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TikTok’s global security chief resigns

TikTok’s head of global security Roland Cloutier, who oversees cybersecurity, is stepping down but will remain with the company, according to a memo on TikTok’s website.

Cloutier, who is based in Florida, said his decision followed recent changes to security teams at the video-sharing app, which is owned by China’s ByteDance and has come under increasing scrutiny. scrutiny from US regulators regarding the use of personal data.

“With our recent announcement regarding data management changes in the United States, it is time for me to transition from my role as Director of Global Security to a strategic advisory role focused on the business impact of security programs and of trust, working directly with (CEO) Shou, (ByteDance VP of Technology) Dingkun and other senior leaders,” Cloutier wrote in the memo.

Cloutier was brought in two years ago to help TikTok deal with traditional cybersecurity issues, as well as data security issues unique to TikTok due to its Chinese ownership.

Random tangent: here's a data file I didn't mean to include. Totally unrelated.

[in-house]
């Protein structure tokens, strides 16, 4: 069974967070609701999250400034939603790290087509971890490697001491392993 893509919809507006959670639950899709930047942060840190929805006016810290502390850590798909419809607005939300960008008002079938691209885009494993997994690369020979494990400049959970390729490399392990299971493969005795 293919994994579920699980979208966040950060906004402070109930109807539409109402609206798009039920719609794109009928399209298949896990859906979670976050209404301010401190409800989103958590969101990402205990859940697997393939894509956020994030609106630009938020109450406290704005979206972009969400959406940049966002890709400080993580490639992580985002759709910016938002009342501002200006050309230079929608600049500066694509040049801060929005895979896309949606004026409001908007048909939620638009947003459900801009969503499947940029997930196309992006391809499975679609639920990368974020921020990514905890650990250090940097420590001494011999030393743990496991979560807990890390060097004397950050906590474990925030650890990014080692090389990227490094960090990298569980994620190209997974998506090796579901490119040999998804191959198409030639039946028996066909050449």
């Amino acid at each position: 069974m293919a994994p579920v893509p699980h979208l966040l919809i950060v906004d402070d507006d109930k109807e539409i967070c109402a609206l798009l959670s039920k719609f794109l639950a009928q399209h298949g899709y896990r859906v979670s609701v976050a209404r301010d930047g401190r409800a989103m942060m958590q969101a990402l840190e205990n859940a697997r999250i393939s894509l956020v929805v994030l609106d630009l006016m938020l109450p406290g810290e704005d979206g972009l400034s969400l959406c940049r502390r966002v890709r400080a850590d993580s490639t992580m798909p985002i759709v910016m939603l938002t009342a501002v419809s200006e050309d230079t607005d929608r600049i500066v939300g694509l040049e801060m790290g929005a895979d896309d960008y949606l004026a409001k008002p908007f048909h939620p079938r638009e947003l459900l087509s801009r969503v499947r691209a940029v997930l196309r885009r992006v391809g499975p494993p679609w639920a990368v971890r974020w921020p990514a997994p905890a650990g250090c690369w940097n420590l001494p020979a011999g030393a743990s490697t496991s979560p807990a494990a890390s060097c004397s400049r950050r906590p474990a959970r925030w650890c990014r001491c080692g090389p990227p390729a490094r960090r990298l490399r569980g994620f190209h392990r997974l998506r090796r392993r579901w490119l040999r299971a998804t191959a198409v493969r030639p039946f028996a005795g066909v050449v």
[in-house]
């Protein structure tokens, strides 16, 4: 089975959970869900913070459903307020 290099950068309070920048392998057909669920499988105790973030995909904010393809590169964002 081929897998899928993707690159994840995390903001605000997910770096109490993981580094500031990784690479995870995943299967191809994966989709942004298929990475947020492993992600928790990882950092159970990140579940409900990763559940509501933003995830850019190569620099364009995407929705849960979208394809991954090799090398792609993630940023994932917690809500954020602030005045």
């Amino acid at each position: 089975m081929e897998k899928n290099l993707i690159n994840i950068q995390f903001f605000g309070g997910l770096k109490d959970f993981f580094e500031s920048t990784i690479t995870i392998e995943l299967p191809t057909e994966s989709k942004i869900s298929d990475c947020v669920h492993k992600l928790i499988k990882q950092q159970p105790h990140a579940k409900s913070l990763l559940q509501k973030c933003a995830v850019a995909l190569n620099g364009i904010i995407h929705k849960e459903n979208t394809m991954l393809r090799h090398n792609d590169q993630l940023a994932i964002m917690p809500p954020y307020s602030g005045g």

However, TikTok has revamped its global security team and moved China-specific security concerns, including the cantonment of ByteDance, to more localized teams.

He recently announced a dedicated US data security team known as “USDS” as the guardians of US users’ information, minimizing China’s access to data. The company is discussing a structure in which the team would operate autonomously and would not be under the control or supervision of TikTok, Reuters previously reported.

TikTok, whose management is based in the United States and Singapore, plans to deploy similar data security teams to other regions, including the EU, according to a source.

The company hired Cloutier from payroll processing company Automated Data Processing Inc (ADP) in 2020.

Kim Albarella, a senior member of TikTok’s security team, will serve as the acting head of global security. Albarella previously worked for ADP for over a decade.

TikTok has faced growing questions from US senators about the security of US user data – and some want the Federal Trade Commission to investigate. TikTok told lawmakers earlier this month it was working on a final deal with the Biden administration that would “fully protect user data and the national security interests of the United States.”